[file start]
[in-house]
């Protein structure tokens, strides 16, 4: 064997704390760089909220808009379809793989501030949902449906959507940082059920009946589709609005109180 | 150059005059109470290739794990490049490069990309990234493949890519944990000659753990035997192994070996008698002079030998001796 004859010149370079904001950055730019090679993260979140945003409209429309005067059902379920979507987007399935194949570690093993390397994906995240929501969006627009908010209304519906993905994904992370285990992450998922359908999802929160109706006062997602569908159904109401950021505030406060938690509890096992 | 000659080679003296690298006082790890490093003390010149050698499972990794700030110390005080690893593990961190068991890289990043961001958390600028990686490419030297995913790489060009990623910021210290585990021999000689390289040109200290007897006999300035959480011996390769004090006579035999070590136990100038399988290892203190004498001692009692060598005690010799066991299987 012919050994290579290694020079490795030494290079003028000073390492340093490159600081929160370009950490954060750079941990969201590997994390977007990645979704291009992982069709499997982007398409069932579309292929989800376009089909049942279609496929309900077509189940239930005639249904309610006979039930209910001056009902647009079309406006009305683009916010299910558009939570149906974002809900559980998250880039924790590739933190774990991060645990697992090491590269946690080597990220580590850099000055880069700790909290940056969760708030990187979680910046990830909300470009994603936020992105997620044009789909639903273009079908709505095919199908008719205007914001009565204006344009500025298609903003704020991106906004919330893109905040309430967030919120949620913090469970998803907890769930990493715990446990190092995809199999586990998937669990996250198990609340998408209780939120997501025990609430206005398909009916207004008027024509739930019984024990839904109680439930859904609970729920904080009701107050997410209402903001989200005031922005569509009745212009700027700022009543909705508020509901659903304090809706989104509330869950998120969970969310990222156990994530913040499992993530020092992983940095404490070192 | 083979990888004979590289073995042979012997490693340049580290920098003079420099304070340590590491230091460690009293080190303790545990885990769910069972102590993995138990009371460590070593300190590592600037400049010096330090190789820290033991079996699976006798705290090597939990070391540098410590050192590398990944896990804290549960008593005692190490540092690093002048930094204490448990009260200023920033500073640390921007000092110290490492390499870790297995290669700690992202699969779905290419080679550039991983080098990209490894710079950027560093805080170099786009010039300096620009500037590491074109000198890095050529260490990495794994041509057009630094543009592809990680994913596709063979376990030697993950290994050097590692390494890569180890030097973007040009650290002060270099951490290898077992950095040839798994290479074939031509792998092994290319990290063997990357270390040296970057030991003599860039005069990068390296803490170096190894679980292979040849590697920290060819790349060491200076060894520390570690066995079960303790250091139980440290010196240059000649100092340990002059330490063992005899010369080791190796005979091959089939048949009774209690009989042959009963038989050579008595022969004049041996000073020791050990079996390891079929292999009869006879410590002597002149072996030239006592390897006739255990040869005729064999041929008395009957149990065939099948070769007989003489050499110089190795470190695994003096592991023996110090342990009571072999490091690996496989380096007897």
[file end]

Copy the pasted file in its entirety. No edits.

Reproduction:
[in-house]
């Protein structure tokens, strides 16, 4: 064997704390760089909220808009379809793989501030949902449906959507940082059920009946589709609005109180 | 150059005059109470290739794990490049490069990309990234493949890519944990000659753990035997192994070996008698002079030998001796 004859010149370079904001950055730019090679993260979140945003409209429309005067059902379920979507987007399935194949570690093993390397994906995240929501969006627009908010209304519906993905994904992370285990992450998922359908999802929160109706006062997602569908159904109401950021505030406060938690509890096992 | 000659080679003296690298006082790890490093003390010149050698499972990794700030110390005080690893593990961190068991890289990043961001958390600028990686490419030297995913790489060009990623910021210290585990021999000689390289040109200290007897006999300035959480011996390769004090006579035999070590136990100038399988290892203190004498001692009692060598005690010799066991299987 012919050994290579290694020079490795030494290079003028000073390492340093490159600081929160370009950490954060750079941990969201590997994390977007990645979704291009992982069709499997982007398409069932579309292929989800376009089909049942279609496929309900077509189940239930005639249904309610006979039930209910001056009902647009079309406006009305683009916010299910558009939570149906974002809900559980998250880039924790590739933190774990991060645990697992090491590269946690080597990220580590850099000055880069700790909290940056969760708030990187979680910046990830909300470009994603936020992105997620044009789909639903273009079908709505095919199908008719205007914001009565204006344009500025298609903003704020991106906004919330893109905040309430967030919120949620913090469970998803907890769930990493715990446990190092995809199999586990998937669990996250198990609340998408209780939120997501025990609430206005398909009916207004008027024509739930019984024990839904109680439930859904609970729920904080009701107050997410209402903001989200005031922005569509009745212009700027700022009543909705508020509901659903304090809706989104509330869950998120969970969310990222156990994530913040499992993530020092992983940095404490070192 | 083979990888004979590289073995042979012997490693340049580290920098003079420099304070340590590491230091460690009293080190303790545990885990769910069972102590993995138990009371460590070593300190590592600037400049010096330090190789820290033991079996699976006798705290090597939990070391540098410590050192590398990944896990804290549960008593005692190490540092690093002048930094204490448990009260200023920033500073640390921007000092110290490492390499870790297995290669700690992202699969779905290419080679550039991983080098990209490894710079950027560093805080170099786009010039300096620009500037590491074109000198890095050529260490990495794994041509057009630094543009592809990680994913596709063979376990030697993950290994050097590692390494890569180890030097973007040009650290002060270099951490290898077992950095040839798994290479074939031509792998092994290319990290063997990357270390040296970057030991003599860039005069990068390296803490170096190894679980292979040849590697920290060819790349060491200076060894520390570690066995079960303790250091139980440290010196240059000649100092340990002059330490063992005899010369080791190796005979091959089939048949009774209690009989042959009963038989050579008595022969004049041996000073020791050990079996390891079929292999009869006879410590002597002149072996030239006592390897006739255990040869005729064999041929008395009957149990065939099948070769007989003489050499110089190795470190695994003096592991023996110090342990009571072999490091690996496989380096007897």